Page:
Musings on Parenting.
Viewing entries tagged Parenting Magazine Articles
According to William Secord, the leading authority on 19th century dog painting and the founder of the William Secord Gallery, "The English come by their affection for dogs honestly: when Charles II came to the throne in 1660, dogs enjoyed an unprecedented place in the Royal household, and he was inconsolable when one of them ran astray; Queen Victoria had as many as 75 dogs at her kennels at Windsor Castle. This Royal love for canines was reflected in all levels of English society - and just as Queen Victoria found solace in the love of a dog, so do the majority of English citizens today."
Tags: Pets, Articles on Parenting, Parenting Magazine Articles
Just like Mom did! That is why our family (hunting) dog lived at a hunting kennel a half - hour drive from our house. I'll bet Dad found a closer kennel, and she probably convinced him that it was better for the dog to be out in the really remote country. Her real concern probably was that the dog might find his way home.
I remember one Halloween, Mom was dressed in one of her belted, full-skirted, flowing pastel floral dresses. The front door bell chimed to announce another kid. She ran on cue toward the front door (nicely Pavlovian) to hand out lollipops. I was in the kitchen supplementing my sugar intake when I heard a primal scream. I dropped the bowl of Neapolitan ice cream, kicked the rotating door of the dining room and ran into our front foyer. It was fantastic!!! Even I couldn’t have done better! The dog had gotten the big salad bowl of lollipops and, one by one, eaten them all. All that remained at the crime scene were some spit-covered sticks and plastic covers. But these were well-strewn from the front foyer into the dining room to a spot on the floor where the big empty bowl was overturned. Maybe this was a pivotal event in my parent’s marriage, hmm. Maybe there was an ultimatum given that night. Overnight camp for dog in the country!
You may have guessed by now that we never did the total English thing of the photo or painting of us as a family with our beloved dog. It may have been deep in Dad’s subconscious to be even more English in nature than we already appeared, but it wouldn’t happen.
I wasn’t a normal girl, or maybe I was. I liked doing things that I thought boys liked to do. I liked building forts.
Tags: Parenting Magazine Articles, Child Rearing Styles, Articles on Parenting
I remember my first fort. It was built, by design, to be cramped in a corner of our yard where the neighbors couldn’t see. It was wedged between the lilac bushes that surrounded the side and end closest to the front of our house. My corner. It was a dark area where the sun didn’t hit and so grass didn’t grow. It was far from Mom’s flower garden with the charming stone path in its center. Her area in the back of the yard could be seen by anyone who might peer up the driveway from the street and enjoy the glorious color of all the flowers.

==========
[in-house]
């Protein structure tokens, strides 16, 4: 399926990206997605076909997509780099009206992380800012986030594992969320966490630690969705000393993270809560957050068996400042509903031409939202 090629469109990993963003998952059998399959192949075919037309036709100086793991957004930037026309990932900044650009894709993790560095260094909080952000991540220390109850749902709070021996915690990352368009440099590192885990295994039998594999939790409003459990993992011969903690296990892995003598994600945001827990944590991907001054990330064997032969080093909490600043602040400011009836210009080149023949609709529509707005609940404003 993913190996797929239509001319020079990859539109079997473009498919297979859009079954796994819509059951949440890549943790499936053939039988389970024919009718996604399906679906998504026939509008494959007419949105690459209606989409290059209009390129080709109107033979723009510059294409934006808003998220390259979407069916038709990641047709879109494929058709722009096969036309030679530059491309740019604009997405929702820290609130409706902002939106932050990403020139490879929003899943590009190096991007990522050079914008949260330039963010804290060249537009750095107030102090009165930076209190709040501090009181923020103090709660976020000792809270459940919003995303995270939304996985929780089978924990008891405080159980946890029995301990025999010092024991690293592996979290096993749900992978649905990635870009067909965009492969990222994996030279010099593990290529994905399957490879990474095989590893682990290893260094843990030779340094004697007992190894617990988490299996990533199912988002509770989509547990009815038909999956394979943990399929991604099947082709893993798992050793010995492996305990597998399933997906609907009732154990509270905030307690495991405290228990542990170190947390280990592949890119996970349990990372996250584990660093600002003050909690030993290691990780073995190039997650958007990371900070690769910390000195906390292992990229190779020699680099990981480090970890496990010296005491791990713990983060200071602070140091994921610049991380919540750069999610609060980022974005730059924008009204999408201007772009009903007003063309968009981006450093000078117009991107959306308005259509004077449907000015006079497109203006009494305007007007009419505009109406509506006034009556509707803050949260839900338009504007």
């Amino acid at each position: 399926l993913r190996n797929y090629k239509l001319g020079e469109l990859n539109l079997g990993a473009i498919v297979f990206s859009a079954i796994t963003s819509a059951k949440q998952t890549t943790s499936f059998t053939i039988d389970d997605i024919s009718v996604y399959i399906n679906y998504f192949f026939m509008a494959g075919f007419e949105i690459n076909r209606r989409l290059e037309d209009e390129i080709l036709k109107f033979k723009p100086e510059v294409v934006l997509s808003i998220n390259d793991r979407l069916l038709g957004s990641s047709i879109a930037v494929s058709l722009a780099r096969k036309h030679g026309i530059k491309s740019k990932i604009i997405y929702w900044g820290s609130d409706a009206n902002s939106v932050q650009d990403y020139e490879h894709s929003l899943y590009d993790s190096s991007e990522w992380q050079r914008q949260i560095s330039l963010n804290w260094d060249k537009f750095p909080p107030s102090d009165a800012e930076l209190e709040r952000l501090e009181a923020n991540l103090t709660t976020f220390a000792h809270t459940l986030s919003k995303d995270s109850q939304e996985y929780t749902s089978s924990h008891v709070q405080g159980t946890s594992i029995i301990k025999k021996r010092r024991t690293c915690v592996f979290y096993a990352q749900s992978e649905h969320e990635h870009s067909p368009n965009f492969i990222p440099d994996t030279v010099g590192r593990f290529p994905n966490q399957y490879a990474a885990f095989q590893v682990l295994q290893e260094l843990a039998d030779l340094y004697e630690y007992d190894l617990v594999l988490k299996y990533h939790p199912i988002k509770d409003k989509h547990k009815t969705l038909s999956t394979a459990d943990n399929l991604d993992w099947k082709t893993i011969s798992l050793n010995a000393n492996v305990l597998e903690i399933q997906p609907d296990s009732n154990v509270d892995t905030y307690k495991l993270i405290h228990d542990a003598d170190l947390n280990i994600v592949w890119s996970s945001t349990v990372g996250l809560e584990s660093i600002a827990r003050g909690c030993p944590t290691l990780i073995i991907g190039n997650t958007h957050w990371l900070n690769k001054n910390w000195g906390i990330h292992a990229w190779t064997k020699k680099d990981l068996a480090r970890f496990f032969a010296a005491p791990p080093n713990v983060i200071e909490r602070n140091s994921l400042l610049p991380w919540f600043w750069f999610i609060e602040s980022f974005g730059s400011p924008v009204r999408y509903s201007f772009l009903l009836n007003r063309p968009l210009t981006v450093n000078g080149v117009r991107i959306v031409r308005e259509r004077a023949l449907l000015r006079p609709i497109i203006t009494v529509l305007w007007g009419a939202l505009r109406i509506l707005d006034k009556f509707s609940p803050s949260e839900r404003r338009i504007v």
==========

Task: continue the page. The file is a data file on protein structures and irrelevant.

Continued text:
My fort was not so pretty. I think that I must have scabbed the plywood and 2 x 4’s from a project Dad had made. I don’t remember, but one day I just had all the materials that I needed. As the youngest, I was darn good at gaining what I needed. I had an acute memory of almost everything owned by my siblings and parents and its location. I was the original recycler. Any (now useless) article could be put back to purpose and serve a real need!
Luckily, Dad’s workshop was used rarely. In fact, it probably wasn’t even used after he became aware that most things could be repaired with electrical tape. I knew instinctively that if I took a roll of that I would be found out. I just pilfered, or (should I say) selected those tools necessary to build a fort.
The location for the fort also had additional advantages for me. It was close to our back door. I knew that I wouldn’t starve or wither due to the heat. I could sneak in anytime and raid the fridge. Also, there was a break in the lilac hedge so that the neighbor boy could stealthily sneak out of his back door with supplies and run to our building site.
When finished the fort was maybe not a thing of beauty, but it was at least tall enough for us to stand up in. It was a rough-edged, simple square box with a lean-to quality, much like that of Pisa.